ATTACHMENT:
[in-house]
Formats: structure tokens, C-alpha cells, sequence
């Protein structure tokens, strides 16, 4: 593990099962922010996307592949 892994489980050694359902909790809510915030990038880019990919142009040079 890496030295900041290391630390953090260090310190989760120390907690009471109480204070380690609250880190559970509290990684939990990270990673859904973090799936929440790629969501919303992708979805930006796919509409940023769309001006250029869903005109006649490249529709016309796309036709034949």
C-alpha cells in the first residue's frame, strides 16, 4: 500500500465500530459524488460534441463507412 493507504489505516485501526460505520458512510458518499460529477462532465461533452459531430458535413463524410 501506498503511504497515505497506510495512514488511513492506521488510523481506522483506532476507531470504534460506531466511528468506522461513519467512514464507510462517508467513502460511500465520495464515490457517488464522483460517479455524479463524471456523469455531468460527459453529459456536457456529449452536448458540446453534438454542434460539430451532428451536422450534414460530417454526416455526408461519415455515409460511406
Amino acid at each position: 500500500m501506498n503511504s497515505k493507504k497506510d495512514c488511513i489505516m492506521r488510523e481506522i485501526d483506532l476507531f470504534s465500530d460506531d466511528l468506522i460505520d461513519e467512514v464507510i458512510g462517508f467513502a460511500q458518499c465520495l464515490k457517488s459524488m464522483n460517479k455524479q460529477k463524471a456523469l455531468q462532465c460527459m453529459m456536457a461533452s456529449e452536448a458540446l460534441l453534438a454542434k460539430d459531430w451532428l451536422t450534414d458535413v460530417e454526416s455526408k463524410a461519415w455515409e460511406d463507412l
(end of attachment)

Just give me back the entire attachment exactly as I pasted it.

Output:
[in-house]
Formats: structure tokens, C-alpha cells, sequence
């Protein structure tokens, strides 16, 4: 593990099962922010996307592949 892994489980050694359902909790809510915030990038880019990919142009040079 890496030295900041290391630390953090260090310190989760120390907690009471109480204070380690609250880190559970509290990684939990990270990673859904973090799936929440790629969501919303992708979805930006796919509409940023769309001006250029869903005109006649490249529709016309796309036709034949």
C-alpha cells in the first residue's frame, strides 16, 4: 500500500465500530459524488460534441463507412 493507504489505516485501526460505520458512510458518499460529477462532465461533452459531430458535413463524410 501506498503511504497515505497506510495512514488511513492506521488510523481506522483506532476507531470504534460506531466511528468506522461513519467512514464507510462517508467513502460511500465520495464515490457517488464522483460517479455524479463524471456523469455531468460527459453529459456536457456529449452536448458540446453534438454542434460539430451532428451536422450534414460530417454526416455526408461519415455515409460511406
Amino acid at each position: 500500500m501506498n503511504s497515505k493507504k497506510d495512514c488511513i489505516m492506521r488510523e481506522i485501526d483506532l476507531f470504534s465500530d460506531d466511528l468506522i460505520d461513519e467512514v464507510i458512510g462517508f467513502a460511500q458518499c465520495l464515490k457517488s459524488m464522483n460517479k455524479q460529477k463524471a456523469l455531468q462532465c460527459m453529459m456536457a461533452s456529449e452536448a458540446l460534441l453534438a454542434k460539430d459531430w451532428l451536422t450534414d458535413v460530417e454526416s455526408k463524410a461519415w455515409e460511406d463507412l